International Psychogeriatrics

Research Article

Comorbidity, health status, and quality of life in institutionalized older people with and without dementia

Salomé Martín-Garcíaa1, Carmen Rodríguez-Blázqueza2a5 c1, Iluminada Martínez-Lópeza1, Pablo Martínez-Martína3a5 and Maria João Forjaza4a6 on behalf of the Spanish Research Group on Quality of Life and Ageing

a1 EULEN Socio-sanitary services, Madrid, Spain

a2 National Center of Epidemiology, Institute of Health Carlos III, Madrid, Spain

a3 Research Unit, CIEN Foundation, Institute of Health Carlos III, Alzheimer Center Reina Sofia Foundation, Madrid, Spain

a4 National School of Public Health, Institute of Health Carlos III, Madrid, Spain

a5 CIBERNED, Madrid, Spain

a6 REDISSEC, Bilbao, Spain


Background: Comorbidity in older adults may lead to lower perceived health status and a decrease in quality of life (QoL). The objective of this study is to analyze the relationship between comorbidity, health status, QoL, and dementia in institutionalized older adults.

Methods: Cross-sectional, multicenter study in residential care settings in Spain. Two groups of institutionalized older adults of 60 years of age and older were compared: 234 persons with normal cognitive function and 525 with dementia according to DSM-IV-TR criteria. Assessments included: sociodemographic questionnaire, EQ-5D index for health-related QoL, Visual Analogue Scale (EQ-VAS) for health status, number of chronic medical conditions (comorbidity), Barthel Index for functional independence, and Short Portable Mental Status Questionnaire.

Results: The group with dementia presented significantly worse QoL, health, and functional status than people without dementia. The most prevalent chronic medical conditions were musculoskeletal (72.3%), followed by genito-urinary disorders (60.2%). Controlling for age and sex, people with dementia and higher comorbidity exhibited lower EQ-VAS scores; however, no significant difference was found for the EQ-5D index. The health conditions that contributed the most to the EQ-VAS differences between the dementia and non-dementia groups were sight, oral, and genito-urinary problems.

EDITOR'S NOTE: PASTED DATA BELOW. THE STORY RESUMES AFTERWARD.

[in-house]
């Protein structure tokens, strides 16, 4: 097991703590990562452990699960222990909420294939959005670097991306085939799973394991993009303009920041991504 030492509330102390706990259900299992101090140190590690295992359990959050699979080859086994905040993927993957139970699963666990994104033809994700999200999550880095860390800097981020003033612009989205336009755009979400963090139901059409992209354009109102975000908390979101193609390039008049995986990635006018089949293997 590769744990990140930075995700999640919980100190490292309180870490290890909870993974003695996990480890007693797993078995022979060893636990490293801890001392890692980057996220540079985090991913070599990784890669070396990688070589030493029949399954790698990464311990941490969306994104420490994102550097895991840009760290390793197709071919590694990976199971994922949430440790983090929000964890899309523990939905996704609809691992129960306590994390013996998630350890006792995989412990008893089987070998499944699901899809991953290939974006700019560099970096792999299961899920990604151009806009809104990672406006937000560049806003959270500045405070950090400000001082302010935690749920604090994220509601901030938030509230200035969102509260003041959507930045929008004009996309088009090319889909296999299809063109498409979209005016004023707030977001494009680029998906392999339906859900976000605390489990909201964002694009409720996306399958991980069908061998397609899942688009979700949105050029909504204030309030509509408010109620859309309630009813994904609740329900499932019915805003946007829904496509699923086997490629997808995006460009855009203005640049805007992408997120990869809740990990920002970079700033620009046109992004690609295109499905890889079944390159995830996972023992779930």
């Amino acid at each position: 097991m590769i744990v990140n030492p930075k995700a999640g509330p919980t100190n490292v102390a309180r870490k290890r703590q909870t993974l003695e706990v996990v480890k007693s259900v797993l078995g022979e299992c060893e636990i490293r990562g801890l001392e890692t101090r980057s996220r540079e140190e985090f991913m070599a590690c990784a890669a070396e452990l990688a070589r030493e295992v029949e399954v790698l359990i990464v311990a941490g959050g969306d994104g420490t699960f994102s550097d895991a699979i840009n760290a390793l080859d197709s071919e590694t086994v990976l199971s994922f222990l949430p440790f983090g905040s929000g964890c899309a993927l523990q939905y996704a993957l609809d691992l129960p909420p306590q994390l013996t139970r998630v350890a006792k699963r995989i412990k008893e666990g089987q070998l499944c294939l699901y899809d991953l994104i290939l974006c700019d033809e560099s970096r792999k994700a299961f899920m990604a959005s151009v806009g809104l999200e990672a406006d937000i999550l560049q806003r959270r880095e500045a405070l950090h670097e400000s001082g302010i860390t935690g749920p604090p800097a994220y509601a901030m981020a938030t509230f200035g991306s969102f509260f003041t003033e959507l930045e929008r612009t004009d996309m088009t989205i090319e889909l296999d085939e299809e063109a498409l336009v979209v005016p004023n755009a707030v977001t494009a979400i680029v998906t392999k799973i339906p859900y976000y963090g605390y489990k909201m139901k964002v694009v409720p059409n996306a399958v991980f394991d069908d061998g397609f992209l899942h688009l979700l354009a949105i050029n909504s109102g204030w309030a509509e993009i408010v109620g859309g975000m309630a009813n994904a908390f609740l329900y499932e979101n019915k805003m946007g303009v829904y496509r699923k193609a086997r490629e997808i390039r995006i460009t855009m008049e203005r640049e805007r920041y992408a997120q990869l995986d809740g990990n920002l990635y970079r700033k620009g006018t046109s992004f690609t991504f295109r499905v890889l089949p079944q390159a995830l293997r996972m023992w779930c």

Conclusions: When compared to older adults with no dementia, people with dementia and high comorbidity reported the most compromised health status, especially in those with sight, oral, and genito-urinary problems. These differences should be taken into consideration when selecting strategies to maintain and improve the health status of older adults in residential care settings.

(Received November 07 2012)

(Reviewed December 13 2012)

(Revised March 04 2013)

(Accepted March 05 2013)

(Online publication April 11 2013)

Key words:

  • comorbidity;
  • health status;
  • quality of life;
  • older adults;
  • dementia


c1 Correspondence should be addressed to: Carmen Rodriguez-Blazquez, National Center of Epidemiology, Institute of Health Carlos III, Monforte de Lemos 5, 28029 Madrid, Spain. Phone: +34-91-822-2657; Fax: +34-91-387-7815. Email: